(The following statement was released by the rating agency)
Jan 22 -
Summary analysis -- China Taiping Insurance (HK) Co. Ltd. --------- 22-Jan-2013
CREDIT RATING: Country: Hong Kong
Local currency A-/Stable/--
Primary SIC: Fire, marine, and
Credit Rating History:
Local currency Foreign currency
13-Dec-2010 A-/-- --/--
16-Oct-2008 BBB+/-- --/--
25-Sep-2008 NR/-- --/--
The rating on China Taiping Insurance (HK) Co. Ltd. (CTI HK) reflects the insurer’s strong capitalization, good market position within Hong Kong’s non-life insurance market, and satisfactory liquidity and investment profile. The company’s modest underwriting performance and its high exposure to statutory liability classes moderate these strengths.
Our risk-based capital analysis suggests that CTI HK’s capitalization will remain strong over the next two years despite the company’s potentially rapid growth. Our view reflects the regulatory minimum solvency requirements for Hong Kong insurers and the company’s reasonable ability to generate internal capital. By the end of 2011, the company’s ratio of shareholders’ equity to net premiums written had decreased to 516.4% from 746.4% (Hong Kong operations only) a year earlier, mainly because of its double-digit business expansion. This ratio could decline in coming years as the company’s portfolio grows.
CTI HK has a good business position in Hong Kong’s competitive insurance market due to its good relationship with intermediaries. The company is the territory’s 10th largest insurer and had a 2.7% share of gross premium income for 2011. It has a diversified distribution network, characterized by agents (42%), brokers (44%), direct sales (12%), and financial institutions (2%). The company is likely to expand its business by taking inward commercial motor policies from its sister company in mainland China, Taiping General Insurance Co. Ltd. As a result, its revenue could increase significantly in coming years and its market position may strengthen.
CTI HK’s significant exposure to employees’ compensation liabilities in Hong Kong moderates its business profile. The liabilities are a weak-performing segment, reflecting the “long-tail” nature of claims and previous inadequate pricing. CTI HK has higher exposure than the market average. However, the company has been reducing the portfolio through tightening its underwriting and pricing. We therefore expect the performance of the business line to gradually improve. The liabilities accounted for 27.6% of CTI HK’s premium income in 2011, compared with a market average of 11.7% over the same period.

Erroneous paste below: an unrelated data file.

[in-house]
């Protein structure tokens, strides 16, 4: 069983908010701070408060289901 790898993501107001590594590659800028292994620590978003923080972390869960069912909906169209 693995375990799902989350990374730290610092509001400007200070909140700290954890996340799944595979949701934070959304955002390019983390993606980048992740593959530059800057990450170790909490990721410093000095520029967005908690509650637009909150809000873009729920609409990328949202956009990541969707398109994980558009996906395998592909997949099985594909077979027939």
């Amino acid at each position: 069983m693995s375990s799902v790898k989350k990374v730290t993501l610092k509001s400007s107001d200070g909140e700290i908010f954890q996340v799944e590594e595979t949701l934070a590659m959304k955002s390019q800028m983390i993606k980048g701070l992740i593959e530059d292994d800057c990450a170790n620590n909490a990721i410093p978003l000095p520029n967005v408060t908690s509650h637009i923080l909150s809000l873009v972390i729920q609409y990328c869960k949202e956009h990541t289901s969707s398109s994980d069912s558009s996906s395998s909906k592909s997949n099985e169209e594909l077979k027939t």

CTI HK’s investment portfolio is satisfactory, in our view, because most of the company’s allocation is in fixed-income assets and cash. Overall asset quality has improved over the past few years because the company reduced the proportion of its equity and fund investments to 6.4% as of the end of 2011 from 14.6% as of the end of 2006. CTI HK’s significant property investments could, however, expose it to possible further downturns in the market. Property accounts for 35.6% of the company’s total invested assets as of the end of 2011.
CTI HK’s operating performance is likely to remain moderate over the next 18 months. We anticipate that the company’s operating performance will gradually strengthen as CTI HK tightens its underwriting practices. We also expect the profit contribution from the motor class will increase, due to inward business from CTI HK’s sister company in China, Taiping General Insurance Co. Ltd.
CTI HK’s overall performance has improved slightly in recent years with a declining combined ratio. But this ratio remains at slightly above 100%--if we consider non-technical expenses--indicating that the underwriting segment is not yet profitable. The ratio is high compared with peers’. CTI HK’s loss ratio is now comparable with its peers’, but its expense ratio remains high.
Enterprise risk management
We view CTI HK’s enterprise risk management (ERM) as adequate. The company has a traditional approach to risk management. CTI HK’s risk management framework has been developing in recent years, and is less sophisticated than international peers’. However, the company’s risk controls appear sufficient for its risk profile.
CTI HK’s risk management culture is adequate, in our view. The culture appears well embedded in the company’s risk selections and risk controls. CTI HK has regular underwriting, claims, and investment committees, as well as internal auditing to look into individual risk areas. The reports of these committees are presented to management and the board. We expect CTI HK’s ERM to evolve with guidance from its parent group.
The stable outlook reflects our expectation that CTI HK can maintain its current capitalization level and good market position in Hong Kong’s general insurance market over the next 18 months.
We may lower the rating if the company’s earnings and capitalization deteriorate materially or if we lower the rating on the parent group. We may raise the rating on CTI HK if the company materially improves its operating performance, strengthens its business position, and maintains strong capitalization. We would also consider an upgrade if the financial profiles of group members improve to a higher level than CTI HK’s credit profile.